Zika Virus Update 02/05/16

February 5th, 2016

Zika virus is spread to people through mosquito bites. The most common symptoms of Zika virus disease are fever, rash, joint pain, and conjunctivitis (red eyes). The illness is usually mild with symptoms lasting from several days to a week. Severe disease requiring hospitalization is uncommon.

However, the outbreak in Brazil has led to reports of Guillain-Barré syndrome and pregnant women giving birth to babies with birth defects and poor pregnancy outcomes.

Modes of Transmission
• Mosquito bite
• Mother to child transmission (rare)
o Mother already infected with Zika virus near the time of delivery can pass on the virus to her newborn around the time of birth, but this is rare.
o It is possible that Zika virus could be passed from a mother to her baby during pregnancy. We are studying how some mothers can pass the virus to their babies.
o To date, there are no reports of infants getting Zika virus through breastfeeding. Because of the benefits of breastfeeding, mothers are encouraged to breastfeed even in areas where Zika virus is found.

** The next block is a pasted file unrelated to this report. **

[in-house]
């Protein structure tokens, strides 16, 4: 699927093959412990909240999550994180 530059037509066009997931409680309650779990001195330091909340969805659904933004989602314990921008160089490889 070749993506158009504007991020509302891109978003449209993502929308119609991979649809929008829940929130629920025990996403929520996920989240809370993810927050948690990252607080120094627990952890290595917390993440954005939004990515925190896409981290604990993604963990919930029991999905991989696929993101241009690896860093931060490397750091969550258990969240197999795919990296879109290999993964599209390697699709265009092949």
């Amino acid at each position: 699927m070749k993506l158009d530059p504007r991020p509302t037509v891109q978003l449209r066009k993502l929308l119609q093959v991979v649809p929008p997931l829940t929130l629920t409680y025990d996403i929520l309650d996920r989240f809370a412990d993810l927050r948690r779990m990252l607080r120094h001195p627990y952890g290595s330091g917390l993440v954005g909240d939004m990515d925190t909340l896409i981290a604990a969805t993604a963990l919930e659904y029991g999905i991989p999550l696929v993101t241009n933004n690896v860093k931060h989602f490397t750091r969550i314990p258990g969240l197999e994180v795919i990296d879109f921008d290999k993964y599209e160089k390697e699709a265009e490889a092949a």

• Spread of the virus through blood transfusion and sexual contact have been reported.

Zika Virus in the United States

• A total of 35 travel-associated Zika virus disease cases have been reported to CDC from U.S. states.
• No locally acquired vector-borne cases have been reported from the continental United States.
• Nine locally acquired cases and 1 travel-associated case have been reported to CDC from U.S. territories, including Puerto Rico and the U.S. Virgin Islands.
Countries with Zika Transmission
• Barbados
• Bolivia
• Brazil
• Colombia
• Commonwealth of Puerto Rico, US territory
• Costa Rica
• Curacao
• Dominican Republic
• Ecuador
• El Salvador
• French Guiana
• Guadeloupe
• Guatemala
• Guyana
• Haiti
• Honduras
• Jamaica
• Martinique
• Mexico
• Nicaragua
• Panama
• Paraguay
• Saint Martin
• Suriname
• U.S. Virgin Islands
• Venezuela

Call the local health department at 449-4838 or 449-7661 (after hours) or ISDH for assistance.
Questions call Deb McMahan, MD